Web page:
Imagine you are a patient that is seriously ill and the standard clinical treatment is not working for you. You may want to try experimental drug products, still being investigated and not yet approved by the US Food and Drug Administration (the FDA)…what are your options? There are currently a couple of pathways: First, you could enroll as a participant in a controlled clinical research drug trial. These drug trials are reviewed by institutional research boards or IRBs. A key focus of an IRB is to review how well participants are being fully informed of the risks and benefits of the drug trial.
But maybe you don’t meet all the criteria and don’t qualify for the drug trial. Then, there are two other pathways you might pursue – the Food and Drug Administration has an expanded access program and now, there exists Federal “Right to Try” legislation that was signed into law by President Trump in May of 2018. Both pathways are attempting to create more access and also navigate between ensuring patient safety and the ability of a patient with a life-threatening condition to have access to not yet approved approaches by the FDA. This change begs the question, “What level of patient safety is appropriate and what is unhelpful bureaucracy?” What are the risks and benefits of these different approaches to increasing patient access?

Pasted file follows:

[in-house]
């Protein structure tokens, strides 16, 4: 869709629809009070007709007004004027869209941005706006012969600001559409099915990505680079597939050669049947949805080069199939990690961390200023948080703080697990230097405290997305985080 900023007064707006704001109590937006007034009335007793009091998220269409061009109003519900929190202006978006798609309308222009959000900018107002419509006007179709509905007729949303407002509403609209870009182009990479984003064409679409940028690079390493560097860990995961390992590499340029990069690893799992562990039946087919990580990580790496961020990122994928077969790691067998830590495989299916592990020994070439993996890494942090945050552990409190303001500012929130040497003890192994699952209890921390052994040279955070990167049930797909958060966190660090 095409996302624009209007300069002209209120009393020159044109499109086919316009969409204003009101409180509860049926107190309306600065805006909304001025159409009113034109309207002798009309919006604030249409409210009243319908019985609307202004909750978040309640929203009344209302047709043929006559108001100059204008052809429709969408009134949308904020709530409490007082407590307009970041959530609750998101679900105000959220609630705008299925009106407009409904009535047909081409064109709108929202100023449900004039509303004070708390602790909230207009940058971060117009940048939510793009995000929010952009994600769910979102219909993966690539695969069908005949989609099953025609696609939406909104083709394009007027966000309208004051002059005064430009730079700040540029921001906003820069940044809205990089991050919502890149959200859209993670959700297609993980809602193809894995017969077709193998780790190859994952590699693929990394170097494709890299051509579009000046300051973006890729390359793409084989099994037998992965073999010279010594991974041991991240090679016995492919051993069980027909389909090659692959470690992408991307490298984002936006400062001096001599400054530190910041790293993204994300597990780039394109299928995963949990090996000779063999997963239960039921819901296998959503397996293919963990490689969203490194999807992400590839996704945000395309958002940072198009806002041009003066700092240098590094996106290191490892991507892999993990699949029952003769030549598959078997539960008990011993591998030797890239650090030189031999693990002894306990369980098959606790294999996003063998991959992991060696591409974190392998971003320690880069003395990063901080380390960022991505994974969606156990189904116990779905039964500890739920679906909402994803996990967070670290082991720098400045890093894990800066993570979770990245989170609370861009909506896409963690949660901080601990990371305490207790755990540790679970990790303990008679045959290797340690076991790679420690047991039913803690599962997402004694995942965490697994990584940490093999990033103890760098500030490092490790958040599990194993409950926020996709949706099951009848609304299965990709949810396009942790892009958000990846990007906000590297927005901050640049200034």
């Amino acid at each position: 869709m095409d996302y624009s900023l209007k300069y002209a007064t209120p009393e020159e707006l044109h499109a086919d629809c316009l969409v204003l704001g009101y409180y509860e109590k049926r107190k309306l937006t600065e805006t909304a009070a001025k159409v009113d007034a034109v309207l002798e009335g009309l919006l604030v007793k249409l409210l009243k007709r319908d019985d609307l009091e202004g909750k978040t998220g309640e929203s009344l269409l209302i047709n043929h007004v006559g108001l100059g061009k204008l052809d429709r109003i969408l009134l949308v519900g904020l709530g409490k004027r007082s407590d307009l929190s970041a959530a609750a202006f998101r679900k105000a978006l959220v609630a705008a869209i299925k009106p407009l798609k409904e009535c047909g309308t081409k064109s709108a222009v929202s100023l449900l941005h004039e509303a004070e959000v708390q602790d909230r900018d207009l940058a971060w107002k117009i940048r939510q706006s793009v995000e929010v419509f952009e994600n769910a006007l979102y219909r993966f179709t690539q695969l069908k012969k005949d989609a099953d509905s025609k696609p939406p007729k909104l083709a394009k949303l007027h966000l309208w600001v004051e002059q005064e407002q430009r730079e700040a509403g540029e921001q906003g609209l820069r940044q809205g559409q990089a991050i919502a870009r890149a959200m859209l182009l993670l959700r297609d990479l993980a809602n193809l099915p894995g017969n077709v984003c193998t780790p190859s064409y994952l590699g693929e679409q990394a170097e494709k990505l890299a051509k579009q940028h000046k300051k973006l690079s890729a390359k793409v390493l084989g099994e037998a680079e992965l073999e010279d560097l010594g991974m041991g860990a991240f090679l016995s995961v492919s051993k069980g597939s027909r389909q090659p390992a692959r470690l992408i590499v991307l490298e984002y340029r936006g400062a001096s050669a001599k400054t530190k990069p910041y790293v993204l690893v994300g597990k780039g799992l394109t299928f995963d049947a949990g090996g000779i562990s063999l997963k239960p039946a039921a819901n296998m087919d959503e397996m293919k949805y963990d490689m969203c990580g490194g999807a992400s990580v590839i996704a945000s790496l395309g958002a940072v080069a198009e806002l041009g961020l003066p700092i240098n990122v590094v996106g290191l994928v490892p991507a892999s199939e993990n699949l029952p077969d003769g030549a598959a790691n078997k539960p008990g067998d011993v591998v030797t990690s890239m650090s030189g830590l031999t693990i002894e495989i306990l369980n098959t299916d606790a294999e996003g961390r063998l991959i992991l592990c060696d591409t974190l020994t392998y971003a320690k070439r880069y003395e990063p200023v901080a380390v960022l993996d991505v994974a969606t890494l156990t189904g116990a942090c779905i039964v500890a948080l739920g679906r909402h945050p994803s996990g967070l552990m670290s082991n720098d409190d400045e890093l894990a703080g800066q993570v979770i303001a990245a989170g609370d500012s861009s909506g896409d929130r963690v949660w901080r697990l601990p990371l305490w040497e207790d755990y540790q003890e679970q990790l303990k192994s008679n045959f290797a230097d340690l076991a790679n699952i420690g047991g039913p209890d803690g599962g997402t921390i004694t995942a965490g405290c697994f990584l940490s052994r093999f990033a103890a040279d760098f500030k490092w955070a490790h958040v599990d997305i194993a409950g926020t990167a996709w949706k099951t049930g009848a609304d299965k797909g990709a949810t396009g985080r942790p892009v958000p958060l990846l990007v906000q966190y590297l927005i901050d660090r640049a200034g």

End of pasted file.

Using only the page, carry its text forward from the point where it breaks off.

Ashley Snyder, our Summer intern at EthicsLab in 2019, will be interviewing our guests. Ashley completed her Masters in Public Health in Epidemiology at the Colorado School of Public Health, University of Colorado and in the Fall will be pursuing her PhD in Public Health at the University of Utah.
Our guests in this episode include:
- Carolyn Chapman, faculty affiliate of the Division of Medical Ethics in the Department of Population Health in the NYU School of Medicine
- Kelly McBride Folkers, Senior Research Associate at the Division of Medical Ethics in the NYU School of Medicine at NYU Langone Health, and a member of the Working Group on Compassionate Use and Pre-approval access
Additional resources relating to or referenced in this episode:
Are you a graduate or post graduate student interested in the EthicsLab Podcast intern program? If so, contact us here.